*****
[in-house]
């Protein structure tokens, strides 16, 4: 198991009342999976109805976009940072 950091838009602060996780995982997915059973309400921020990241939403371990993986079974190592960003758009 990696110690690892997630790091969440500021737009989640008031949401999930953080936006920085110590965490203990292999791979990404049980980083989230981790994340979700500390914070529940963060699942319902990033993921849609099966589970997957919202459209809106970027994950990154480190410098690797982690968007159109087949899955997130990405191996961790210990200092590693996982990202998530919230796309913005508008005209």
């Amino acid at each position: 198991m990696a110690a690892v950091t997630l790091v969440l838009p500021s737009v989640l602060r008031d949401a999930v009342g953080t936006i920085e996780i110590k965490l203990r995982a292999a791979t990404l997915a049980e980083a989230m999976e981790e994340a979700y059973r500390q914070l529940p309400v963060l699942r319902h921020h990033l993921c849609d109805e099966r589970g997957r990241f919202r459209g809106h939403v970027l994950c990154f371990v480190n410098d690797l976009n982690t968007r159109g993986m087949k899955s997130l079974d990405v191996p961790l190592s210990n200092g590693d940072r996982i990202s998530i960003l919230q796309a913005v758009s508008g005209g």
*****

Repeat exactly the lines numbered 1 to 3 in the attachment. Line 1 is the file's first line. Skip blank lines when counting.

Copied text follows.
[in-house]
């Protein structure tokens, strides 16, 4: 198991009342999976109805976009940072 950091838009602060996780995982997915059973309400921020990241939403371990993986079974190592960003758009 990696110690690892997630790091969440500021737009989640008031949401999930953080936006920085110590965490203990292999791979990404049980980083989230981790994340979700500390914070529940963060699942319902990033993921849609099966589970997957919202459209809106970027994950990154480190410098690797982690968007159109087949899955997130990405191996961790210990200092590693996982990202998530919230796309913005508008005209």
């Amino acid at each position: 198991m990696a110690a690892v950091t997630l790091v969440l838009p500021s737009v989640l602060r008031d949401a999930v009342g953080t936006i920085e996780i110590k965490l203990r995982a292999a791979t990404l997915a049980e980083a989230m999976e981790e994340a979700y059973r500390q914070l529940p309400v963060l699942r319902h921020h990033l993921c849609d109805e099966r589970g997957r990241f919202r459209g809106h939403v970027l994950c990154f371990v480190n410098d690797l976009n982690t968007r159109g993986m087949k899955s997130l079974d990405v191996p961790l190592s210990n200092g590693d940072r996982i990202s998530i960003l919230q796309a913005v758009s508008g005209g």